Dressing-up the toilet

We encounter photographic images almost everywhere in modern life; yet, one space often bereft of image worlds has been the sanitised space of the toilet.  In the classic rendition of this, Dominique Laporte’s brilliant work, History of Shit, we see how this links to the cleansing of the social order in a privileged dialectical space: the toilet and the palace.  The poet, she suggests, is akin to the masculinised image of the thinker, one who divests himself of all cultural detritus in order to get to the clean, well-ordered and pure spirit of a teleological truth.  Yet this is duplicitous:

“Without a master, one cannot be cleaned.  Purification, whether by fire or by the word, by baptism or by death, requires submission to the law… The writer and grammarian, no less than the King, wanted language discharged.  But, like the city, it had for so long held in all manner of ‘mud, animal excrement, grit, and other filth’ that they had to climb into the gutter to clean it.”

With the toilet and palace related in racialised, gendered and sexualised renditions of knowledge and production (particularly when at the whirlwind of this relationship lies colonialism, the franchise and the body), and the desire to make the toilet look more like the palace and the palace more like a vast toilette lavishly dressed, there came – at their moment of public manifestation (think our university) – the production of zones of excrescence (the library toilet and the academic office) a sanitisation that wished to strip the walls (even to their interiors, paper thin) of any superfluous decoration that might make the thin veil separating their intertwined spaces manifest.  Academics resist with postcards and posters (as do students), but as Kafka said of the ghosts in the machine of modernity, it is only a “little flailing” after the final defeat.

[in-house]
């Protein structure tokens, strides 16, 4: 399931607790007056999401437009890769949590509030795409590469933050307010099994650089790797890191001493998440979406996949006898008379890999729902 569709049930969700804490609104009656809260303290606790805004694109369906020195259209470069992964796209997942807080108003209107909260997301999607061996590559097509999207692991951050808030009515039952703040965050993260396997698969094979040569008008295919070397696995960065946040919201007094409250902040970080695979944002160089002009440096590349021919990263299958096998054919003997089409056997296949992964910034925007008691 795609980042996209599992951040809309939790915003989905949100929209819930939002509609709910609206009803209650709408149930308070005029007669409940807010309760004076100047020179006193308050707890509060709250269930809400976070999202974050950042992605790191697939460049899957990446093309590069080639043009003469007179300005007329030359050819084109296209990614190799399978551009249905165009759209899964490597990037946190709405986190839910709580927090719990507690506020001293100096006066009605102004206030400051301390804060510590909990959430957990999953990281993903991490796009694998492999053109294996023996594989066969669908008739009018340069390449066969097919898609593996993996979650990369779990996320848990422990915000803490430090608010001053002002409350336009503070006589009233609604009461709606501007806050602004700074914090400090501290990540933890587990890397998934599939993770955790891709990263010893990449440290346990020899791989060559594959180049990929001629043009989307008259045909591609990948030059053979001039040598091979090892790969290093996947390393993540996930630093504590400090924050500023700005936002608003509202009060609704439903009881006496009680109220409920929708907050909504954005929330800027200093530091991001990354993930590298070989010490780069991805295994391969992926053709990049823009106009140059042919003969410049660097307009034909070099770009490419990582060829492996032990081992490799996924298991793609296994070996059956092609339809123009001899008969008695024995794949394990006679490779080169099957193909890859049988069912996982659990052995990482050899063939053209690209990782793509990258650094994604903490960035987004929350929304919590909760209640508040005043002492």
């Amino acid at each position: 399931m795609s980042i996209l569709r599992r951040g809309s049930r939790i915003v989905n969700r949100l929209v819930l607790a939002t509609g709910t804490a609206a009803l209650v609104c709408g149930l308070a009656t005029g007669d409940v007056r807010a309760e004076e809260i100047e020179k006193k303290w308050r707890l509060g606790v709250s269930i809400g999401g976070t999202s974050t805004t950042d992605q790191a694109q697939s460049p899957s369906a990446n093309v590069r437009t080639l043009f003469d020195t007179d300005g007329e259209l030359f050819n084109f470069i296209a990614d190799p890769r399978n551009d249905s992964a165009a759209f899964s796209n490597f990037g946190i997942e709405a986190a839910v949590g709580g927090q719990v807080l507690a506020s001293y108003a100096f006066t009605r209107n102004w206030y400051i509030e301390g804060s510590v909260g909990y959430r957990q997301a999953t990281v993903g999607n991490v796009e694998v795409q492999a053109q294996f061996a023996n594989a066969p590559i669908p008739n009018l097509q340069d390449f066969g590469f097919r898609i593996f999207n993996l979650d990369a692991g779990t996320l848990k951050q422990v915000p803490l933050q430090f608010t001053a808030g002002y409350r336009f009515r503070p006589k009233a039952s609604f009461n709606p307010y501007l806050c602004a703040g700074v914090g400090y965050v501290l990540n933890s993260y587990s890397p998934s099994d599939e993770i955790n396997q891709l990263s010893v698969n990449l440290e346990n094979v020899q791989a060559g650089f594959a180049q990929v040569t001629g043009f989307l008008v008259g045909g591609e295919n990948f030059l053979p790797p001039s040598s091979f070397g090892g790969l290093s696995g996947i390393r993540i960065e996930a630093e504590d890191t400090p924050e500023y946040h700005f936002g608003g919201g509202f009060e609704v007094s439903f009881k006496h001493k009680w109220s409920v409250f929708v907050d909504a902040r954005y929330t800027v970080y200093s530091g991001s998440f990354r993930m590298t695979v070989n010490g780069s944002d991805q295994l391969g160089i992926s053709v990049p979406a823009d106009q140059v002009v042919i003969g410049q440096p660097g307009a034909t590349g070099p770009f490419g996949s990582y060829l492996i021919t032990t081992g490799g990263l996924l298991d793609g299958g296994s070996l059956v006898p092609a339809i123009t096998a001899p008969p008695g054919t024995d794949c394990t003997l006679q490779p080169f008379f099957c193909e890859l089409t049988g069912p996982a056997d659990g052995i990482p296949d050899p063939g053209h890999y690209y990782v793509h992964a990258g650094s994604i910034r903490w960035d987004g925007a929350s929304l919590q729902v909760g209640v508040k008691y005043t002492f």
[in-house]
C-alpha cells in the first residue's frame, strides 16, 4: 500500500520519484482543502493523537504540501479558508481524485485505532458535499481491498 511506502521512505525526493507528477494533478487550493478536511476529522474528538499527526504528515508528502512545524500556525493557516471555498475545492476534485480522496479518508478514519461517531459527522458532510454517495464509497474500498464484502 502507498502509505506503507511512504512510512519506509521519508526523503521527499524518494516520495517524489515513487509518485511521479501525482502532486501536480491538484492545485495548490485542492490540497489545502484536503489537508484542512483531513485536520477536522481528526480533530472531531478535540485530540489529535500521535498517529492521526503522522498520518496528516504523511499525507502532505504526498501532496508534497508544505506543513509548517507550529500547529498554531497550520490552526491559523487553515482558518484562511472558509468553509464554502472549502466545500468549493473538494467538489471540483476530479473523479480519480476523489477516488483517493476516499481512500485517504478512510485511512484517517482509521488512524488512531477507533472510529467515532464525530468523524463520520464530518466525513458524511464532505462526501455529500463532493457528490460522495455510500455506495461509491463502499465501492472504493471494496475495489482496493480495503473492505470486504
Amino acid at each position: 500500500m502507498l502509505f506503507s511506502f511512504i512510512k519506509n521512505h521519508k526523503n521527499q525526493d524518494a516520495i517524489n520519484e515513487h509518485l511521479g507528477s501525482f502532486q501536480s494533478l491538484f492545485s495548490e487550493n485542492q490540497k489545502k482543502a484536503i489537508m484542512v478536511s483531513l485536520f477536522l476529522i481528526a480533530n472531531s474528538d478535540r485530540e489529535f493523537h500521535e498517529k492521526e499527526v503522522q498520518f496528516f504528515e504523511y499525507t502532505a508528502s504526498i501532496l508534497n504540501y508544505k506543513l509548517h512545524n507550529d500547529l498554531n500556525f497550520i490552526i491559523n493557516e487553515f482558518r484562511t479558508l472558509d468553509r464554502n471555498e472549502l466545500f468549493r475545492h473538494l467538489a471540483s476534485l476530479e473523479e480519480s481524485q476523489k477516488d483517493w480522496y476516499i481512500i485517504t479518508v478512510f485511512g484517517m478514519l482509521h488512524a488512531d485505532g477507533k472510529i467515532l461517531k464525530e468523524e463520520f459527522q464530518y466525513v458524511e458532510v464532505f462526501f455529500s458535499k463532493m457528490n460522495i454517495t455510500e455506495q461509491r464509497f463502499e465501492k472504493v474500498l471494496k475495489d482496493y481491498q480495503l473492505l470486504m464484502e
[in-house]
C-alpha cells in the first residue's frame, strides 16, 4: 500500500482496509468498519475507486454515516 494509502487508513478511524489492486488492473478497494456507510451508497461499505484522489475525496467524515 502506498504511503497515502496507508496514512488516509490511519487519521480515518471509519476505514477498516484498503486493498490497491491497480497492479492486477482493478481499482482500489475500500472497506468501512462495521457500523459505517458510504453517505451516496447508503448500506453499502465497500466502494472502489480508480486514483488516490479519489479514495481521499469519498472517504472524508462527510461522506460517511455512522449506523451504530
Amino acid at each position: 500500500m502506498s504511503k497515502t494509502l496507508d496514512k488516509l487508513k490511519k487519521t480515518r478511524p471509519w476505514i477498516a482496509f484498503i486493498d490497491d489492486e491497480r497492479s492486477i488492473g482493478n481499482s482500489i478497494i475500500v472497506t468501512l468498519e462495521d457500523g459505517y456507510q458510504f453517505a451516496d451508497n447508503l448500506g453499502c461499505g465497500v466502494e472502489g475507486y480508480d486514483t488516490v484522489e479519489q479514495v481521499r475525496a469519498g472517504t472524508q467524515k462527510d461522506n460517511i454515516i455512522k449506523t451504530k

Hence why decorations in toilets – and particularly photographs, the majority of which are now destined to end up in the pixilated dust-heap of virtual history (or in the hands of the CIA, if we are so Snowdonian inclined) – are somewhat of a curiosity.  On a recent trip to Wigan (?) I came across the following selection of images; half way between under-the-table 19th century erotica, avant-garde experiment, and Pre-Raphaelite and Art Nouveau romanticism.  What a strange collection of images to place above a public urinal in an old Wigan pub?


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